The INTASC Standards provides a framework for teaching that entails eight principles for the professional educator. The focus of this paper centers on Principle Six: “The educator understands and uses formal and informal strategies to evaluate and ensure the continuous intellectual, social, and physical development of the learner.” This paper asserts that this is the most important principle for the professional educator to demonstrate proficiency. This paper also discusses the importance and benefits of student evaluation in the improvement of academic programs.
This paper aims to address the requirements of Assignment 2.2 in Walden University’s EDAD 7200-8040 Foundations course. In particular, this paper will consider Disposition 6: “The educator understands and uses formal and informal strategies to evaluate and ensure the continuous intellectual, social, and physical development of the learner” (Walden, 2012). The thesis for this paper is that Disposition 6 is the most significant disposition for the professional educator to demonstrate proficiency in.
According to McGlothin (2009), student assessment is not an end in itself but a vehicle for continuous training and educational improvement. More particularly, a student’s assessment results can become the bases for continuous improvement in an academic institution’s educational efforts. Student assessment can be used as a means of involving the students in the educational process. McGlothlin (2009) also suggested that various assessment methods must be used in order to obtain sufficient feedback that will enable the measurement of student learning and curriculum success. He further suggested that student assessment methods can be either direct or indirect (McGlothlin, 2009). Direct methods involve the student providing evidence of learning that an educator can assess. On the other hand, indirect methods allow the student and those related to the student to reflect on the student’s level of learning, thereby providing the educator with perceptions of learning attainment. The results obtained from these assessment methods can provide important insights into professional development and student learning (McGlothlin, 2009).
Similarly, Sundberg (2002) asserted that student assessments are important in improving academic curricula. He likened an educator assessing their students’ academic performance to a scientist testing their hypotheses in a laboratory. The scientist makes modifications to their experiment if they are not satisfied with the results and then they try again. The same can be applied to education. Sundberg (2002) suggested that the same skepticism that scientists accord on their hypotheses should also be accorded by educators on their students’ learning as a result of classroom teaching.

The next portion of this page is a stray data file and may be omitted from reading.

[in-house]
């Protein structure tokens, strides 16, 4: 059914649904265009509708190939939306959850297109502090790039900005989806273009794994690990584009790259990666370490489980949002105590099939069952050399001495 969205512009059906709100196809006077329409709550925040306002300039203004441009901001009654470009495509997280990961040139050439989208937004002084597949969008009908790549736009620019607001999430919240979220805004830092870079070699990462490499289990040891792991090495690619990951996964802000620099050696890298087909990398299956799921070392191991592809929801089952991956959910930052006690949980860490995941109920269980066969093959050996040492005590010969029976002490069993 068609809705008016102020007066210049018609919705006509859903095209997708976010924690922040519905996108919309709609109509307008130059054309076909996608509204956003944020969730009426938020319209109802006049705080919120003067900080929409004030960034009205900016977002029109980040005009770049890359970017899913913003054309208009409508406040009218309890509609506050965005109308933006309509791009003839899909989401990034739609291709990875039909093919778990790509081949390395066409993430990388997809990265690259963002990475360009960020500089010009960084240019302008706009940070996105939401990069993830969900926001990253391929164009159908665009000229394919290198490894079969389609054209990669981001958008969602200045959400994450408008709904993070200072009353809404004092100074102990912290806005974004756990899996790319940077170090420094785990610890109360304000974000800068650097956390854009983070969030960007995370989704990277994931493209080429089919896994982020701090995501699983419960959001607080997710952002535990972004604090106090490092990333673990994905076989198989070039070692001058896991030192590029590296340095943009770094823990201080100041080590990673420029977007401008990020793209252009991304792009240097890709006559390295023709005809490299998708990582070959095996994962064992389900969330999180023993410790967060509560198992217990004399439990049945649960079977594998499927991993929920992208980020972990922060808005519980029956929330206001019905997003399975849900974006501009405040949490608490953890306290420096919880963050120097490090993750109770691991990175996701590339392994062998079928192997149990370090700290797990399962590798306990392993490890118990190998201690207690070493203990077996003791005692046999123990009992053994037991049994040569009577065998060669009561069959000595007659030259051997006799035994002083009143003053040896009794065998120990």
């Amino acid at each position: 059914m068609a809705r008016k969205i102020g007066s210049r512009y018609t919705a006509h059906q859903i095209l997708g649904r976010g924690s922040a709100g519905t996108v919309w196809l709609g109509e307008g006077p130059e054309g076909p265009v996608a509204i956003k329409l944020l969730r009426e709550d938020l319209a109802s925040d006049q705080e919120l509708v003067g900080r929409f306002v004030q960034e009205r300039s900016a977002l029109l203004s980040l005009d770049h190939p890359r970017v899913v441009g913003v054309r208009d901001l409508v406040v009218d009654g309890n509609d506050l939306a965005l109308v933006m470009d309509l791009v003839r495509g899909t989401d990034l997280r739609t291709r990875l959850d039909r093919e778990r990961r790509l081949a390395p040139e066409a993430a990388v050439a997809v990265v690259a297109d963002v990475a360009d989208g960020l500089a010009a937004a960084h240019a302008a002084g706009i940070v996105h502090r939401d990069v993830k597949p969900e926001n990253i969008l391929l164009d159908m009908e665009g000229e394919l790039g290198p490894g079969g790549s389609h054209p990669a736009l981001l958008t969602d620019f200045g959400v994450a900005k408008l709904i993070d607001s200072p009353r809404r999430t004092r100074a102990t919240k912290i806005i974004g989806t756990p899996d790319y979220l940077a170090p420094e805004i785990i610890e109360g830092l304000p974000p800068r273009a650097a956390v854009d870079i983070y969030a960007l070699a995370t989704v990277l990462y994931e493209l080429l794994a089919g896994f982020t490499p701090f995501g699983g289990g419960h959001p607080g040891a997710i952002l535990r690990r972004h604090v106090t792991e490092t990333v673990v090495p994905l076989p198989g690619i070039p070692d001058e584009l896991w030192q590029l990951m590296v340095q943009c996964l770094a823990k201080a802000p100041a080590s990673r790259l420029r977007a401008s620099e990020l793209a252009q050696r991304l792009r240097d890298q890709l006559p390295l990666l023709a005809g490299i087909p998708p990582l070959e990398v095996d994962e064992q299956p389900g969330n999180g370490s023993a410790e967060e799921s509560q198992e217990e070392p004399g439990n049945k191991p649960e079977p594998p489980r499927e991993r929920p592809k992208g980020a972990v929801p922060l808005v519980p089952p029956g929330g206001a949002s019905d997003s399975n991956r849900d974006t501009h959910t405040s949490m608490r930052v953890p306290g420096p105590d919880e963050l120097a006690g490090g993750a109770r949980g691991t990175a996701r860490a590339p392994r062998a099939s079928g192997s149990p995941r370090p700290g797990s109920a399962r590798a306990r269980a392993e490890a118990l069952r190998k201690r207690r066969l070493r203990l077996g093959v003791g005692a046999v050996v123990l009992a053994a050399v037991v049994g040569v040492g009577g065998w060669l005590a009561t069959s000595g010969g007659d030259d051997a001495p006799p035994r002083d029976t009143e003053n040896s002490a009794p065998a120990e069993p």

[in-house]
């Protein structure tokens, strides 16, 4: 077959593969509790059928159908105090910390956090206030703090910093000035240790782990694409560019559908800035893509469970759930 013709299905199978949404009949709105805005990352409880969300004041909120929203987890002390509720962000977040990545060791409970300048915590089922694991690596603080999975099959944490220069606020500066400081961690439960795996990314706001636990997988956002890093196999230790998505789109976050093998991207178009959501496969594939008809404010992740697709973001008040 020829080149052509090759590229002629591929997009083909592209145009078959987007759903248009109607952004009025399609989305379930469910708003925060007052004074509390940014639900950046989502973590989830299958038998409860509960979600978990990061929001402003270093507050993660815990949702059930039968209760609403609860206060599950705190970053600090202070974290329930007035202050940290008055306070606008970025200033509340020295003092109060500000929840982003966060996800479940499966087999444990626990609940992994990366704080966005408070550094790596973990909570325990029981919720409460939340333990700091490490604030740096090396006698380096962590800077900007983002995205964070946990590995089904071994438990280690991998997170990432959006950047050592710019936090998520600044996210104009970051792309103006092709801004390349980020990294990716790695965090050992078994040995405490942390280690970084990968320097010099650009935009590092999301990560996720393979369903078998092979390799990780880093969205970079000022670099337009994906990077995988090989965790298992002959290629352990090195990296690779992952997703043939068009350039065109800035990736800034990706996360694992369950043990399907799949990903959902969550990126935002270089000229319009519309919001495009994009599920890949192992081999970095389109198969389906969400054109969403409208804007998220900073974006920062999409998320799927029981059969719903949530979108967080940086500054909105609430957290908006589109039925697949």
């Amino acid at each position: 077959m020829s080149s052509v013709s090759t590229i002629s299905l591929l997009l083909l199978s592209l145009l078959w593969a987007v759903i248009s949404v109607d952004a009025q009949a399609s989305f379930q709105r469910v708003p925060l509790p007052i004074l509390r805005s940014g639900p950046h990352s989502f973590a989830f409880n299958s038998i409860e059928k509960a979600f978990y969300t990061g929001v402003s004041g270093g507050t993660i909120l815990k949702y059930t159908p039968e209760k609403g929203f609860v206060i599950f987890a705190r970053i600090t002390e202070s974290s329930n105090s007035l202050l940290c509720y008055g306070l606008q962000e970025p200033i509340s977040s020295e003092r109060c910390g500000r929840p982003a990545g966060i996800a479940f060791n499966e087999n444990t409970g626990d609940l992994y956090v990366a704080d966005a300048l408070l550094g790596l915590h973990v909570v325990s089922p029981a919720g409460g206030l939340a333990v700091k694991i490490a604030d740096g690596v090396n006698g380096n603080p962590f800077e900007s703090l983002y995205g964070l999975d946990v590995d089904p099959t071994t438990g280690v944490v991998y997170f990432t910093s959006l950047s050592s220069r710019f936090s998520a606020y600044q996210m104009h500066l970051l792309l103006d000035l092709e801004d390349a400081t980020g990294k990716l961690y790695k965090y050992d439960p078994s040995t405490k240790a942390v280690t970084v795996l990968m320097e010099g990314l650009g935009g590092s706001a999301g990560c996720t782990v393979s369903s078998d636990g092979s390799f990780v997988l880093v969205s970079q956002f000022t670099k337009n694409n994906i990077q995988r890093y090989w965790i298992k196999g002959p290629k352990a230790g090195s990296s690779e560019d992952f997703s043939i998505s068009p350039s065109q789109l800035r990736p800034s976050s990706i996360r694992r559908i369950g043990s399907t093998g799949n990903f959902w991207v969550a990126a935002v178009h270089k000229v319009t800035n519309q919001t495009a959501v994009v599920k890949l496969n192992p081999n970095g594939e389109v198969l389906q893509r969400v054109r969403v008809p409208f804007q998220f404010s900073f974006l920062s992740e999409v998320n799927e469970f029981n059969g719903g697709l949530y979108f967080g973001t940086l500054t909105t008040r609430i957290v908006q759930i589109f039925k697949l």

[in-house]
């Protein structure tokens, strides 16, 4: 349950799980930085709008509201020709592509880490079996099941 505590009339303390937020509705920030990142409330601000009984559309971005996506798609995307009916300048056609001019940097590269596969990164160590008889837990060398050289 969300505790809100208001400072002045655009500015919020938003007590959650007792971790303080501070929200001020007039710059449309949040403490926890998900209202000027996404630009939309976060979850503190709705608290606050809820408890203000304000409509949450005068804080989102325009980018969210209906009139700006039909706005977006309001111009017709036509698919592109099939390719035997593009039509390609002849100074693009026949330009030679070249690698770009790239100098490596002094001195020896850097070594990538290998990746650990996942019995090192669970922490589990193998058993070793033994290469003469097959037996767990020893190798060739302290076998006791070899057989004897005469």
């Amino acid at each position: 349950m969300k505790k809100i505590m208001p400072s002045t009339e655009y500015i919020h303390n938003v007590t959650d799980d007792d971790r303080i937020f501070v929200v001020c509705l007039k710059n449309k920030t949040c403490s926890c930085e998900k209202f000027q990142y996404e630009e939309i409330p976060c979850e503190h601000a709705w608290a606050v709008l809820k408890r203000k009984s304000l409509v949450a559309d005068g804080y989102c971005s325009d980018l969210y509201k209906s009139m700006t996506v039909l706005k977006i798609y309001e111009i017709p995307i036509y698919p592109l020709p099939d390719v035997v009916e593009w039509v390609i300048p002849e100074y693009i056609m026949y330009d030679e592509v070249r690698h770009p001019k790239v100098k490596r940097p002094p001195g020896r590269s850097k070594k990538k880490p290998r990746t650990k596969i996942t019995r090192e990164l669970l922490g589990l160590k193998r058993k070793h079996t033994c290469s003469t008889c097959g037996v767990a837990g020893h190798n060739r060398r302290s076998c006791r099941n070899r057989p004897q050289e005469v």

In the same regard, Min (2002) contended that an educator’s assessment strategies are important as they provide students with a relational prompt and they also provide insights into the education process. By using the appropriate assessment methodology, both the teacher and the student will be able to obtain accurate feedback on the quality of the learning experiences. In turn, it will enable the teacher and the student to identify the student’s strengths and academic deficiencies, which can then be addressed in future classes.
According to Min (2002), student assessment should be considered an important part of the whole teaching and learning process.
However, with the controversy surrounding standardized assessment tests, McMillan and Hearn (2008) contended that student self-assessment may be the better educational assessment method. It is a “dynamic process in which students self-monitor, self-evaluate, and identify correctives to learn” (McMillan & Hearn, 2008, p. 48). It can lead to more meaningful learning and it can promote a mastery goal orientation, an internally controlled effort, and intrinsic motivation for the student. It allows the students to internalize the criteria for judging their success and it empowers them to guide their own learning. In this regard, McMillan and Hearn (2008) suggested that educators should emphasize this type of assessment. Moreover, with the application of practical steps, they should be able to facilitate this kind of student assessment.
On the other hand, Kirkwood and Price (2008) asserted that student assessment not only determines the parts of a course that should be studied and how those parts should be studied. They asserted that, although the use of information and communication technologies (ICT) does not change student behaviors on its own, the employment of appropriately designed assessments that take advantage of the potential of ICT can lead to changes in the students’ learning (Kirkwood & Price, 2008). They further suggested that ICT could lead to the achievement of important learning outcomes but that it must be supported by an assessment strategy that urges or encourages students to adopt a suitable approach to learning (Kirkwood & Price).
The employment of the correct and effective strategies for evaluating student performance is the most important disposition for a professional educator to develop proficiency in. These assessment strategies enable the continuous process of learning and provide insight into professional development. Student assessments enable educators to determine the portions of the curricula that are effective and those that are not so that modifications can be made, in turn leading to improved teaching and learning methods and processes. For this, the educator plays an important role as they must be able to select the best assessment methods and they must also be able to conduct them correctly.
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